This attempt at difference involves a catchy and nostalgic soundtrack that will have you screaming the tunes as you watch the film. Where the film truly succeeds is its emotional journey of character development and personal achievements. The powerful performances of the three leads will have you engrossed from start to finish, they truly embrace their roles and let themselves enjoy the moment, and with an emotional climax that could just bring a tear to your eye, it certainly is an unexpected yet properly realistic and grounded ending that is heartfelt and touching.
    A feel-good and emotionally romantic journey of self-discovery, with plenty of drama and laughs that add up to an extremely enjoyable, well-written and fantastically acted film.
    Expand
  2. Aug 24, 2013
    10
    Great movie!!!!!!! Delicate pure and modern!
    Awesome soundtrack!!! And Charlie such a sweetheart!!
    Shows the anxiety of an adolescent with
    sensibility
    A new cult movie!!!
    Expand
  3. Sep 27, 2012
    10
    infinite... that's what this movie will be. A new cult classic! Charlies journey to find himself is a wonderful uplifting struggle against the days of high school i was instantly transported to the days i both hated and loved. Go see it with a good friend Expand
  4. Dec 3, 2012
    9
    This film was such an amazing and well written film. this has to be one of the best films of romance and drama of this year (in my point of view) for those who love a great chick flick this is the movie to see :) Expand
  5. Mar 19, 2013
    8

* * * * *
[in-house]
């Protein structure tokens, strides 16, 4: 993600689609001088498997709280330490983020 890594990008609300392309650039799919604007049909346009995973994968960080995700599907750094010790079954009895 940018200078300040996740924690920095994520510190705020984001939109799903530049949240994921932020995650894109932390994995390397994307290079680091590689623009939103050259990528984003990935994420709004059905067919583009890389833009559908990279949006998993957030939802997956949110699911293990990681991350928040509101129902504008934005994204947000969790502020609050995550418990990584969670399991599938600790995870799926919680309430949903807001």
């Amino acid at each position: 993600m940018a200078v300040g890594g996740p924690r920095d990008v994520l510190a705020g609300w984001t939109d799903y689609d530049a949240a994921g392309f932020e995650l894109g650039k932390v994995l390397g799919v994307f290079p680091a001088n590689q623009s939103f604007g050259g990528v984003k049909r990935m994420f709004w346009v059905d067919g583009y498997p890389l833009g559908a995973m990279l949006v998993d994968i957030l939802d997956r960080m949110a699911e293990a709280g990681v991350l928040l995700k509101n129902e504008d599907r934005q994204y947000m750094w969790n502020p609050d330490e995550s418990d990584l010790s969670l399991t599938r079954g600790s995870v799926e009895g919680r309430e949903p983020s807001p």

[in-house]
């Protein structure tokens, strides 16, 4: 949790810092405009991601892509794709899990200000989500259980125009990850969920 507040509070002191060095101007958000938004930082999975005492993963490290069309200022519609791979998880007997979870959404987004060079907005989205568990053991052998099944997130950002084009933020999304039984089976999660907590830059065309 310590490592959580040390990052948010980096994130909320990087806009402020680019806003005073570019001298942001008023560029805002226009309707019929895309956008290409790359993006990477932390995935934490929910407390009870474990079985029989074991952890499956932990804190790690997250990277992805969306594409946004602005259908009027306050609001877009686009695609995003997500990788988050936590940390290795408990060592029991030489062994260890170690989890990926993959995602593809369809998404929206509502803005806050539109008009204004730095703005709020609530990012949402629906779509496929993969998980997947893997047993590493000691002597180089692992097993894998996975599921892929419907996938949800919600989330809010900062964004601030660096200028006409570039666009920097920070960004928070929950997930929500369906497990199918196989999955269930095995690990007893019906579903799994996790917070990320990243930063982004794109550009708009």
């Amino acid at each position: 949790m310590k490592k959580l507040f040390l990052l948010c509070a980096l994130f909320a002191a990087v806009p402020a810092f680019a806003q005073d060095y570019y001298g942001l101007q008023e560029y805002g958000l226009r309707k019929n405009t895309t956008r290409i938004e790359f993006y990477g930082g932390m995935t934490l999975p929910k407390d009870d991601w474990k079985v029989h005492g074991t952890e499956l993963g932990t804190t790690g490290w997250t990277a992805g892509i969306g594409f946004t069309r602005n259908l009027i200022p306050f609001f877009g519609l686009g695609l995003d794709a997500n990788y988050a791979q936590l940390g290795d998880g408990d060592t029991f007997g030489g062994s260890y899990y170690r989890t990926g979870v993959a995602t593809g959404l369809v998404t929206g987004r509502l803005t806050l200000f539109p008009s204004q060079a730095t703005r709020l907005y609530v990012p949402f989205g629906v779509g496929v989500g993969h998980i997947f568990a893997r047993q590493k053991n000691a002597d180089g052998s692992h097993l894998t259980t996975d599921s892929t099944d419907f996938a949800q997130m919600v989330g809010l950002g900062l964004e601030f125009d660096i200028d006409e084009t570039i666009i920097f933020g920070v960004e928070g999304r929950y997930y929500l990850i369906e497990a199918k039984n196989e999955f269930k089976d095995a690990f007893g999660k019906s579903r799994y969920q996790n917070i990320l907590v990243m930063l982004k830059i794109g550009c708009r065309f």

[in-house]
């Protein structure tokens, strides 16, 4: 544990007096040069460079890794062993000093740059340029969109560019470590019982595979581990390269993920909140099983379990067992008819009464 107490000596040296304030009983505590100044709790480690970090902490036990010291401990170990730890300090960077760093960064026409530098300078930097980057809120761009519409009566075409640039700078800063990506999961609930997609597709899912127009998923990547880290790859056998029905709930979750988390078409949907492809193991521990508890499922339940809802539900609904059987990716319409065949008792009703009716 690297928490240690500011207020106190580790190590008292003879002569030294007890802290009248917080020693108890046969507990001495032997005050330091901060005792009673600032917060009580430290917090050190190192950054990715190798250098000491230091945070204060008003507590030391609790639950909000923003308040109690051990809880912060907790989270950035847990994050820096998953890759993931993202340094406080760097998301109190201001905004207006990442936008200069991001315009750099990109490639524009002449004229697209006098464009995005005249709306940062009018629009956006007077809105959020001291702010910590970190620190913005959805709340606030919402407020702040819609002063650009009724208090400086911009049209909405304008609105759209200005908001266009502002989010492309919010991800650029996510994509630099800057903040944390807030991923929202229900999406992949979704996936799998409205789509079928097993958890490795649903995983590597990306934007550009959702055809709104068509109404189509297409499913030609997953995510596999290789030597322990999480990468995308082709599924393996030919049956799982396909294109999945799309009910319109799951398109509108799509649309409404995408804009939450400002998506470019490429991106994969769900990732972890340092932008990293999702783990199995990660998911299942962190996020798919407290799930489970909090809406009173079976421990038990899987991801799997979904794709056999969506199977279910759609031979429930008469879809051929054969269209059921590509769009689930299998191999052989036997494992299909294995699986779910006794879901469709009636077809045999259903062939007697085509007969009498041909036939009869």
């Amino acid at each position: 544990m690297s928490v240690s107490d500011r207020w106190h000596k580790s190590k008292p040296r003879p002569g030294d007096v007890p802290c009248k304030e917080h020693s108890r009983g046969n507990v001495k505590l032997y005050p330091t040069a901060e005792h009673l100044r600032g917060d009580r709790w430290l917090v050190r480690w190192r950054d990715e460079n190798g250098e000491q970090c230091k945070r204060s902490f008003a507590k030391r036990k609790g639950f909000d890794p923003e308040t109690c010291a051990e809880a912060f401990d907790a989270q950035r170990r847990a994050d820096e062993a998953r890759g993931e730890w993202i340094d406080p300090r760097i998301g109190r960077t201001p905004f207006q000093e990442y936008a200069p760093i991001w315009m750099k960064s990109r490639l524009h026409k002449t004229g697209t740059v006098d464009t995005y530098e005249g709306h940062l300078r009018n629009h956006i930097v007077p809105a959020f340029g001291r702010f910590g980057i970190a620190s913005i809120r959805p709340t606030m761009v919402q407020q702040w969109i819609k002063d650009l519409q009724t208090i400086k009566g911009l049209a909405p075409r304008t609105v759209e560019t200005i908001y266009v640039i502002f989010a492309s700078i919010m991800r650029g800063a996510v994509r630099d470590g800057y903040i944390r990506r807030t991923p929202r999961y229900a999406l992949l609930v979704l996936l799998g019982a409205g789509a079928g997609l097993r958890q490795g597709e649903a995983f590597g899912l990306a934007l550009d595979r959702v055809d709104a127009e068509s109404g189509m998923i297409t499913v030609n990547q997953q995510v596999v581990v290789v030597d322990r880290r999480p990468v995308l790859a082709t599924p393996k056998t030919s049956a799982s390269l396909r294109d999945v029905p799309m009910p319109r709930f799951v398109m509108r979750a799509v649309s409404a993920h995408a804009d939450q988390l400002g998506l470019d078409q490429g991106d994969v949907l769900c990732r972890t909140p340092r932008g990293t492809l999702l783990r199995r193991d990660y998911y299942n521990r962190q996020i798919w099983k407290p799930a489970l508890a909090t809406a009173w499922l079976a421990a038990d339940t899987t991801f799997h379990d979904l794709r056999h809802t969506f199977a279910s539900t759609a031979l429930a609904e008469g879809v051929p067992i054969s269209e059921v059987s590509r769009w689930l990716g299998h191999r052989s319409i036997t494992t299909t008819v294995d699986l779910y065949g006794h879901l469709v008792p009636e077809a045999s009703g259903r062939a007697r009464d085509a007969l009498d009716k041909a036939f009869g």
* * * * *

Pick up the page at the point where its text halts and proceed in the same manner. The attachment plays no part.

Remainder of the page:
Per un adulto e visto da fuori, ‘Noi siamo infinito’ un lavoro da prendere con le molle. I film sui liceali sono sempre a rischio di scatenare l'orticaria, basta vedere quelli che ammannisce Italia 1, e il fatto che alla regia ci sia Chbosky che, praticamente all'esordio, segue la sua sceneggiatura tratta da un suo libro, può solo acuire i sospetti. Beh, non necessario attendere la conclusione dei cento minuti di durata per rendersi conto che, questa volta, i pre-giudizi sono del tutto infondati: la storia dell'introverso Charlie e della sua amicizia con i fratellastri Sam(antha) e Patrick conquista da subito grazie al disegno preciso e delicato dei personaggi e a un ritmo che non viene mai meno pur raccontando un'evoluzione psicologica che si sviluppa attraverso i piccoli fatti di ogni giorno. Tra lezioni, feste da ballo e azzardate reinterpretazioni del ‘Rocky horror picture show’, Chbosky segue con affetto i suoi personaggi che, per un modo o per l'altro, sono figure ai margini del loro piccolo liceo di provincia: per questo, appena arrivato, Charlie si trova subito in sintonia con Sam, che ha fama di ragazza facile con la tendenza a mettersi con l'uomo sbagliato, e Patrick, omosessuale innamorato di uno dei giocatori della squadra di football, che sono invece all'ultimo anno (uno dei pochi difetti del film che la differenza d'età non si nota e, infatti, Lerman e Miller sono quasi coetanei) e insieme cercano di darsi una mano a superare i rispettivi problemi. Oltre alla naturale ritrosia e a una passione per i libri alimentata dal professor Anderson (immancabile ‘Il giovane Holden’), il protagonista si porta a spasso anche un trauma infantile: il rapporto con la zia Helen un po' pretestuoso in verità, tanto che la sua assenza avrebbe reso più omogeneo il racconto, ma viene utilizzato come catalizzatore della crisi che, dopo lo spavento, aiuta tutti quanti a crescere, adulti (forse) compresi. Con tali premesse, quasi superfluo sottolineare come tutto il film sia permeato di una diffusa tristezza, che del resto una caratteristica costante nelle migliori opere legate all'adolescenza: risulta perciò assai azzeccato che la prima svolta nel racconto sia legata ad ‘Asleep’ degli Smiths, le cui splendide perle pop sono immancabilmente immerse nella malinconia che evoca gli ‘anni importanti’ della crescita. Del resto, tutta la colonna sonora molto ben curata, inanellando una serie di brani per la maggior parte di provenienza ‘indie’ come quelli che i ragazzi si scambiano con insistenza su cassetta (l'ambientazione all'inizio degli anni Novanta): ci sono la contagiosa ‘Come on Eileen’, gli Xtc in principio sorge un sospetto di anglofilia poi dissipato i Pavement, i Cracker e altri che elencare sarebbe troppo lungo, ma tra i quali trova posto persino Joey Ramone alle prese con la spectoriana ‘Christmas (Baby please come home)’. Si riesce così anche ad accettare che, in quel periodo, dei diciottenni appassionati di musica non conoscessero ‘Heroes’ di David Bowie, canzone che, da parte sua, conferma ancora una volta la fascinosa cinematograficità nelle belle scene del tunnel. Queste ultime sono le uniche costruite allo scopo di aggiungere pathos al momento, mentre il resto del film si mantiene allineato alla semplicità delle situazioni in modo ammirevole, caratteristica che, assieme a una fotografia che predilige i toni caldi, amplifica l'empatia dello spettatore: il resto lo fanno gli interpreti, con i maschietti che forse si fanno preferire trascinati dal faccino pulito del bravo Lerman e al più problematico Patrick di Miller, ma anche con una Emma Watson capace di regalare a Sam le giuste sfumature a testimonianza che forse c’è vita oltre Hermione Granger. Expand